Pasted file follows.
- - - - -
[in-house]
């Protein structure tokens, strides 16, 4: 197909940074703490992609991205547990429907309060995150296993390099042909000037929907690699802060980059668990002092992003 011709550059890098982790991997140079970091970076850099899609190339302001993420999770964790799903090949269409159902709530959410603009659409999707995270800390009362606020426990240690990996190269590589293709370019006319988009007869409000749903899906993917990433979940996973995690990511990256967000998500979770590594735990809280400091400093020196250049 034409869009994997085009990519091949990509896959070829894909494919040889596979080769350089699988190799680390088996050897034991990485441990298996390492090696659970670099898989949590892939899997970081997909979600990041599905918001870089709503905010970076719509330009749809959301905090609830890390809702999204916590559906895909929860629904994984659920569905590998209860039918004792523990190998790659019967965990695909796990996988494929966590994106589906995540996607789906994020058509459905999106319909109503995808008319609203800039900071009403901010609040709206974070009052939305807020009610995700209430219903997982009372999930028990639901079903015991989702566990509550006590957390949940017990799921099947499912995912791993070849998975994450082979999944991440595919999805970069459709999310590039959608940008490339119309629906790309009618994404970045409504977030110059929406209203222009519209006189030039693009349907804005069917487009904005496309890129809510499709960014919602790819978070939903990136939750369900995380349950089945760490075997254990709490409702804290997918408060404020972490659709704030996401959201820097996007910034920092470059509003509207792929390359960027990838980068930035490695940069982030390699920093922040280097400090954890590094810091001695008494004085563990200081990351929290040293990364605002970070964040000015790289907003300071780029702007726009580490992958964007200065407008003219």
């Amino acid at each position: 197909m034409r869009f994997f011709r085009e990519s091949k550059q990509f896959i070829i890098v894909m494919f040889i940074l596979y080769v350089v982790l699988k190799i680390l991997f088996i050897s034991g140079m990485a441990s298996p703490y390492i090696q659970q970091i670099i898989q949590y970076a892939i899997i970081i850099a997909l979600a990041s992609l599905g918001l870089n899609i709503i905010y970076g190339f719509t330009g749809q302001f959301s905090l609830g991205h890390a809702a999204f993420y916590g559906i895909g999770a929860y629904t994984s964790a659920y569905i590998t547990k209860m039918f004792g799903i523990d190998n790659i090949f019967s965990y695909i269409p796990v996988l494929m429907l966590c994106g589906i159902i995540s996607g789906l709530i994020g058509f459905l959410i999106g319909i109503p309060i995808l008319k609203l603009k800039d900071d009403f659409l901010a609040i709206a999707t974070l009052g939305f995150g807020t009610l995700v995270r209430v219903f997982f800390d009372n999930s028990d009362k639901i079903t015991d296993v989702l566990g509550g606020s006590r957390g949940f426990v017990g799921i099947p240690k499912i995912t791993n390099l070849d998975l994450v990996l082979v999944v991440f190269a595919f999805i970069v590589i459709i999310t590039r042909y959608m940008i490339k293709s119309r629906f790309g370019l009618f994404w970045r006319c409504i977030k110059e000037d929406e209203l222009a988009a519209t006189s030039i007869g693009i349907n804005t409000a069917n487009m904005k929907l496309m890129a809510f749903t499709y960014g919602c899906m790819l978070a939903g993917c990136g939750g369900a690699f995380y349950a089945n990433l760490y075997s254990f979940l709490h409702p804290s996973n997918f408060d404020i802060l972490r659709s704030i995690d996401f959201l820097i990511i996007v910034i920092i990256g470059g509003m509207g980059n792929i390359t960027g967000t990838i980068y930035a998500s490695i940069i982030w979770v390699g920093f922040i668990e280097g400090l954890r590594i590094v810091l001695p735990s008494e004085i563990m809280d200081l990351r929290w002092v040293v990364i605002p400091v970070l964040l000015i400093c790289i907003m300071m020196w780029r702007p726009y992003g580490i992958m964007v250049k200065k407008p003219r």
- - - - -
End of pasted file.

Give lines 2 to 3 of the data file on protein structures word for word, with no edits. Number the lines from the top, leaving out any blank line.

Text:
């Protein structure tokens, strides 16, 4: 197909940074703490992609991205547990429907309060995150296993390099042909000037929907690699802060980059668990002092992003 011709550059890098982790991997140079970091970076850099899609190339302001993420999770964790799903090949269409159902709530959410603009659409999707995270800390009362606020426990240690990996190269590589293709370019006319988009007869409000749903899906993917990433979940996973995690990511990256967000998500979770590594735990809280400091400093020196250049 034409869009994997085009990519091949990509896959070829894909494919040889596979080769350089699988190799680390088996050897034991990485441990298996390492090696659970670099898989949590892939899997970081997909979600990041599905918001870089709503905010970076719509330009749809959301905090609830890390809702999204916590559906895909929860629904994984659920569905590998209860039918004792523990190998790659019967965990695909796990996988494929966590994106589906995540996607789906994020058509459905999106319909109503995808008319609203800039900071009403901010609040709206974070009052939305807020009610995700209430219903997982009372999930028990639901079903015991989702566990509550006590957390949940017990799921099947499912995912791993070849998975994450082979999944991440595919999805970069459709999310590039959608940008490339119309629906790309009618994404970045409504977030110059929406209203222009519209006189030039693009349907804005069917487009904005496309890129809510499709960014919602790819978070939903990136939750369900995380349950089945760490075997254990709490409702804290997918408060404020972490659709704030996401959201820097996007910034920092470059509003509207792929390359960027990838980068930035490695940069982030390699920093922040280097400090954890590094810091001695008494004085563990200081990351929290040293990364605002970070964040000015790289907003300071780029702007726009580490992958964007200065407008003219």
């Amino acid at each position: 197909m034409r869009f994997f011709r085009e990519s091949k550059q990509f896959i070829i890098v894909m494919f040889i940074l596979y080769v350089v982790l699988k190799i680390l991997f088996i050897s034991g140079m990485a441990s298996p703490y390492i090696q659970q970091i670099i898989q949590y970076a892939i899997i970081i850099a997909l979600a990041s992609l599905g918001l870089n899609i709503i905010y970076g190339f719509t330009g749809q302001f959301s905090l609830g991205h890390a809702a999204f993420y916590g559906i895909g999770a929860y629904t994984s964790a659920y569905i590998t547990k209860m039918f004792g799903i523990d190998n790659i090949f019967s965990y695909i269409p796990v996988l494929m429907l966590c994106g589906i159902i995540s996607g789906l709530i994020g058509f459905l959410i999106g319909i109503p309060i995808l008319k609203l603009k800039d900071d009403f659409l901010a609040i709206a999707t974070l009052g939305f995150g807020t009610l995700v995270r209430v219903f997982f800390d009372n999930s028990d009362k639901i079903t015991d296993v989702l566990g509550g606020s006590r957390g949940f426990v017990g799921i099947p240690k499912i995912t791993n390099l070849d998975l994450v990996l082979v999944v991440f190269a595919f999805i970069v590589i459709i999310t590039r042909y959608m940008i490339k293709s119309r629906f790309g370019l009618f994404w970045r006319c409504i977030k110059e000037d929406e209203l222009a988009a519209t006189s030039i007869g693009i349907n804005t409000a069917n487009m904005k929907l496309m890129a809510f749903t499709y960014g919602c899906m790819l978070a939903g993917c990136g939750g369900a690699f995380y349950a089945n990433l760490y075997s254990f979940l709490h409702p804290s996973n997918f408060d404020i802060l972490r659709s704030i995690d996401f959201l820097i990511i996007v910034i920092i990256g470059g509003m509207g980059n792929i390359t960027g967000t990838i980068y930035a998500s490695i940069i982030w979770v390699g920093f922040i668990e280097g400090l954890r590594i590094v810091l001695p735990s008494e004085i563990m809280d200081l990351r929290w002092v040293v990364i605002p400091v970070l964040l000015i400093c790289i907003m300071m020196w780029r702007p726009y992003g580490i992958m964007v250049k200065k407008p003219r």